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Year 12 Government & Politics: Introductory Lesson

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by

Andrew Wilson

on 5 September 2016

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Transcript of Year 12 Government & Politics: Introductory Lesson

What will you study?
1. The UK Constitution
2. The UK Parliament
3. The Prime Minister and Cabinet
4. The Judiciary
1. Creates political institutions - including how representatives will be selected and paid
2. Outlines what power those institutions have
3. Creates mechanisms to change itself (add amendments)
4. Establishes relationship between institutions
5. Creates a "decider" if those institutions are deadlocked
6. Establishes limits of government power
7. Establishes rights of citizens
For next lesson...
Find a news story about British Politics you find interesting...
You need to be able to explain:
1. The story itself
2. The major players in the story
3. Potential consequences
4. Possible impact on wider society
Image by Tom Mooring
Year 12 Government & Politics: Introductory Lesson
The UK!!!
What makes this part of the course so hard...

THE UK DOESN'T HAVE A WRITTEN CONSTITUTION!!!
The UK!!!
The UK Constitution has all of the 7 features outlined above...but...they are not in 1 place, some are not written...some are based on tradition...some are based on laws...some are based on legal decisions...some are conventions (not laws, not traditions, not written down...informal pattern of behaviour)...its a mess!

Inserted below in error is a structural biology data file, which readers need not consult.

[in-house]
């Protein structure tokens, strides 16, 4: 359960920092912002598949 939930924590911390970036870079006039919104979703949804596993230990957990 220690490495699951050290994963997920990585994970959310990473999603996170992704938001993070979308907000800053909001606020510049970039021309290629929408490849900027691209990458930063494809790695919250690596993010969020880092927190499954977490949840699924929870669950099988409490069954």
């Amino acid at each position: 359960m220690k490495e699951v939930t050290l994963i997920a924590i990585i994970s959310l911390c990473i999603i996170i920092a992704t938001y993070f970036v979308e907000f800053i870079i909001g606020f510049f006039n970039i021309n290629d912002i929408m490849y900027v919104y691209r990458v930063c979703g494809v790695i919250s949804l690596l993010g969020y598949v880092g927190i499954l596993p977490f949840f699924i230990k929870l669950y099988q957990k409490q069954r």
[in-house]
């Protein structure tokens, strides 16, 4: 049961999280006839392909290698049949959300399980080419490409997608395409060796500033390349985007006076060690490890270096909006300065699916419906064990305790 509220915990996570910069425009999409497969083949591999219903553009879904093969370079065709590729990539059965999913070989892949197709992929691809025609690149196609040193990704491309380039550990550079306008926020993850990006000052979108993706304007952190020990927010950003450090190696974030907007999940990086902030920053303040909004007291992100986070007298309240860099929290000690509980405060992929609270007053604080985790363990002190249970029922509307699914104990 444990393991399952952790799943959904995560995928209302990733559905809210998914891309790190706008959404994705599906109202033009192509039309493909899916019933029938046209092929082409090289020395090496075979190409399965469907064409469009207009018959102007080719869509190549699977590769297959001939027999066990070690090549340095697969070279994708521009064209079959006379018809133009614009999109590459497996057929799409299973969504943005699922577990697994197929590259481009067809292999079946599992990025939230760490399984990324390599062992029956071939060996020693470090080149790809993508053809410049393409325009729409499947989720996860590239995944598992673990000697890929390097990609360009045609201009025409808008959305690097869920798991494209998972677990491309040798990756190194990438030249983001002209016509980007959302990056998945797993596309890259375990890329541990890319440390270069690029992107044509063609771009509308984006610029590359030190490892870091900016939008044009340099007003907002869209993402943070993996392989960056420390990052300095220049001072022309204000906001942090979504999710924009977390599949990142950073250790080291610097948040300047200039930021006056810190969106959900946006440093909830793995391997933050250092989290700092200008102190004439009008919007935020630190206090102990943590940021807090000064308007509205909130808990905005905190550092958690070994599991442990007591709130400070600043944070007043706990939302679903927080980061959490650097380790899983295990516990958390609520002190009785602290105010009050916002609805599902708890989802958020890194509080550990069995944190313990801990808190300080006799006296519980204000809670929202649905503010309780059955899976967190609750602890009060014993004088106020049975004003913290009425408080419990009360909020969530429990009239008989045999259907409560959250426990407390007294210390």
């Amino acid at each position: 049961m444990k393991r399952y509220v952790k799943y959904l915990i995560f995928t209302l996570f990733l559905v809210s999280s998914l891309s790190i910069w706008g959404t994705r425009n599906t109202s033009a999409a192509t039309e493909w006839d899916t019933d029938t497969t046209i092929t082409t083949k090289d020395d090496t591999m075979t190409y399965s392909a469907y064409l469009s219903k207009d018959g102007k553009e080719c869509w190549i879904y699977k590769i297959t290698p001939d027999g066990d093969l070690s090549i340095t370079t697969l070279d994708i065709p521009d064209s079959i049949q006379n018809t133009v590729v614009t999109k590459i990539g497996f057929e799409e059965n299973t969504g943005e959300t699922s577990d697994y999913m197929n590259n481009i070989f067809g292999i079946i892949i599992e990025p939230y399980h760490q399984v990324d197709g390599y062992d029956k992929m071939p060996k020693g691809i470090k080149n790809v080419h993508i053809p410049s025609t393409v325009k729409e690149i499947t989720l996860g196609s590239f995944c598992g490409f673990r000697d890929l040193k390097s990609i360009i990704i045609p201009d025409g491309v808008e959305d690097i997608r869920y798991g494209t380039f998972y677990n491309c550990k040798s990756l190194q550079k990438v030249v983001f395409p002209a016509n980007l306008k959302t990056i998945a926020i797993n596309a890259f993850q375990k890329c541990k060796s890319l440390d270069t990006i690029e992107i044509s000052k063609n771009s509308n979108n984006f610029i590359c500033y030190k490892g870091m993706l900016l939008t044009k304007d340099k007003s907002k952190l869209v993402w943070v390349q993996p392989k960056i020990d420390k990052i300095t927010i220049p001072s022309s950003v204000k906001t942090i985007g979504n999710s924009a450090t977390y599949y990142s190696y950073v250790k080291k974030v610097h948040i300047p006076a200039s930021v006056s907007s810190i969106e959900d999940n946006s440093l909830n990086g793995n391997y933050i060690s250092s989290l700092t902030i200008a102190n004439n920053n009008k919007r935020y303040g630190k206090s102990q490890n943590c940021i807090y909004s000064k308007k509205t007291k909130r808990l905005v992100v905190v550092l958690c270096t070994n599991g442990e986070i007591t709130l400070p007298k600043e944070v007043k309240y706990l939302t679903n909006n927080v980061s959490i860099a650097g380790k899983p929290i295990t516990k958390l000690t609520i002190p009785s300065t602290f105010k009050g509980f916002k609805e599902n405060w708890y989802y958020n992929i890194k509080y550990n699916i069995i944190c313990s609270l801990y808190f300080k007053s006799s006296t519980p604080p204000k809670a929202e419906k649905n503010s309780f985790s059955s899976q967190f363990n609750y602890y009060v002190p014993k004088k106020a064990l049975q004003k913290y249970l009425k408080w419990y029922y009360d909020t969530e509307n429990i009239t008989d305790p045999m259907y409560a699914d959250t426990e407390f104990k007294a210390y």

Key Skills You Need!
Excellent literacy - a lot of reading and text analysis
Well developed critical thinking skills
Ability to verbalise your points and explanations
Confidence to argue with me!
Ability to think quickly about key issues
A good memory
A keen interest in politics!!!
So what does a Constitution actually do?
Expectations
You come to every lesson!
You have ALL of your equipment (textbooks, exercise books, pens et al.!)
Homework is completed to the expected standard for the 6th Form
You are active in lessons
You are active outside of lessons (WATCH THE NEWS!!!)
What is a constitution?
An agreement that establishes the distribution of power within a political system, relationships between political institutions, the limits of government jurisdiction, the rights of citizens and the method of amending the constitution itself.
Some famous examples
The US has the most famous example of a written constitution - in fact it has been copied all across the world as THE template for how to write one!

They can go wrong - it was 1 provision in the German Constitution (Weimar Republic) that enabled Hitler to abuse the powers of the Presidency, and it was lacking 1 provision that would have stopped him being Chancellor and President at the same time.
Ideology Check Point
The idea of a constitution to organise power, create institutions, describe the relationship between citizens and the government and create key rights for citizens comes from Social Contract Theory.
Full transcript